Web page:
Naman Ahuja. Nomad, Royal Flaneur and Influencer: The cultural history of a 17th century red velvet tent
Naman Ahuja is a Professor and Dean of the School of Arts &
Aesthetics at JNU. He is also the General Editor of Marg
Publications which is India’s oldest publishing house dedicated to
art and culture. He has curated some of the most important
exhibitions of Indian art in the past ten years, including: The Body
in Indian Art & Thought which was shown at the Palais des Beaux
Arts in Brussels and the National Museum in Delhi in 2013; and
India & The World, in which 120 objects from the British Museum
were staged in strategic dialogue with Indian objects at the
CSMVS in Mumbai and the National Museum Delhi. Over more
than 30 published books and research papers, some of which
have been widely translated, his scholarship has deepened our
understanding of Indian art from the perspectives of visual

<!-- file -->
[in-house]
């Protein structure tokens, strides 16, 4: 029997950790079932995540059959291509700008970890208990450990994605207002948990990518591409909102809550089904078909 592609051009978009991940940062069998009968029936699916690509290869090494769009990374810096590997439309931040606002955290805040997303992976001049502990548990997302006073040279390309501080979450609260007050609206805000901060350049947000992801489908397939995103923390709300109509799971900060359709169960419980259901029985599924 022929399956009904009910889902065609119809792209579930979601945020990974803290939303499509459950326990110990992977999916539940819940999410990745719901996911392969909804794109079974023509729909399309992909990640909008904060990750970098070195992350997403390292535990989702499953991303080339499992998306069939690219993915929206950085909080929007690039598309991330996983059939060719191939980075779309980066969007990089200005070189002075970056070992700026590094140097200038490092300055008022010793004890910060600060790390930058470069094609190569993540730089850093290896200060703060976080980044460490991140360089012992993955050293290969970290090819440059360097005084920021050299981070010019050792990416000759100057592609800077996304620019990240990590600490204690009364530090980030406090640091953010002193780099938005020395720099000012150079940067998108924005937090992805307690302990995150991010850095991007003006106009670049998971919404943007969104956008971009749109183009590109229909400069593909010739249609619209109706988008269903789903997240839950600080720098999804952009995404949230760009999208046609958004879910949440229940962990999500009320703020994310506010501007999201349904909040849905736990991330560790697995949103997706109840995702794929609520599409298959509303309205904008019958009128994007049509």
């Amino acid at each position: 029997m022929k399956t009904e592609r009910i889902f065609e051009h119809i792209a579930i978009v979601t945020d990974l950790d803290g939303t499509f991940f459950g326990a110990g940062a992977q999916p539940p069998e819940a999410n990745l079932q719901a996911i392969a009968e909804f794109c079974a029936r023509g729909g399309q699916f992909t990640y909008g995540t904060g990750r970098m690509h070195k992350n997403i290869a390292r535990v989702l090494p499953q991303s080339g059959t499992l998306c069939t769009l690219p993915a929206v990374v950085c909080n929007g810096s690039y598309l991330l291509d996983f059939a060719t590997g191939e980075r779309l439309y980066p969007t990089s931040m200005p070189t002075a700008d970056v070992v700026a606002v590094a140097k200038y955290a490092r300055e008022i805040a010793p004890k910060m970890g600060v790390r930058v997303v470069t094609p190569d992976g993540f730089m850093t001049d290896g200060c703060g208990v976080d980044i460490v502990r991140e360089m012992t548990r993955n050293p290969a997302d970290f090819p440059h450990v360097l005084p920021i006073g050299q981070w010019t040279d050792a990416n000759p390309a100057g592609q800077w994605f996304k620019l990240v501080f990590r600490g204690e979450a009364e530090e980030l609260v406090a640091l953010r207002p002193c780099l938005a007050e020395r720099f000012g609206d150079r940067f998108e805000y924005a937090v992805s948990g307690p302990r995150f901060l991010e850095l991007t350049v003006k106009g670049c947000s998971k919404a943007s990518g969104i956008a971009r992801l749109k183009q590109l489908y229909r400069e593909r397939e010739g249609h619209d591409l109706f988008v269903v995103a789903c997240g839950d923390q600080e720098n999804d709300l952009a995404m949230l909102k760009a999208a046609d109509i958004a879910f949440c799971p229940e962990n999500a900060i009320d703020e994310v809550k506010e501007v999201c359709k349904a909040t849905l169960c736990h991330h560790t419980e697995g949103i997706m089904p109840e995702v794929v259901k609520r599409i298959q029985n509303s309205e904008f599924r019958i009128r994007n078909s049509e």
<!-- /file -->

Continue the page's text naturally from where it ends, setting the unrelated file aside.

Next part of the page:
culture, aesthetics, iconography and transculturalism.
Nomad, Royal Flaneur and Influencer: The cultural history of a 17th century red velvet tent
Living in tented dwellings makes us think about nomads who do
not have a fixed sense of belonging to a nation, but often, their
cultural moorings are more of kinship, located in nature, with rich
languages and performance traditions—all of which are mobile.
What can the grand Mughal-style 350-year-old red velvet tent
panels from Jaipur, now kept in many museums all over the world
tell us about the context in which it was used and what resonance
does it have for us today when we live in closed concrete spaces?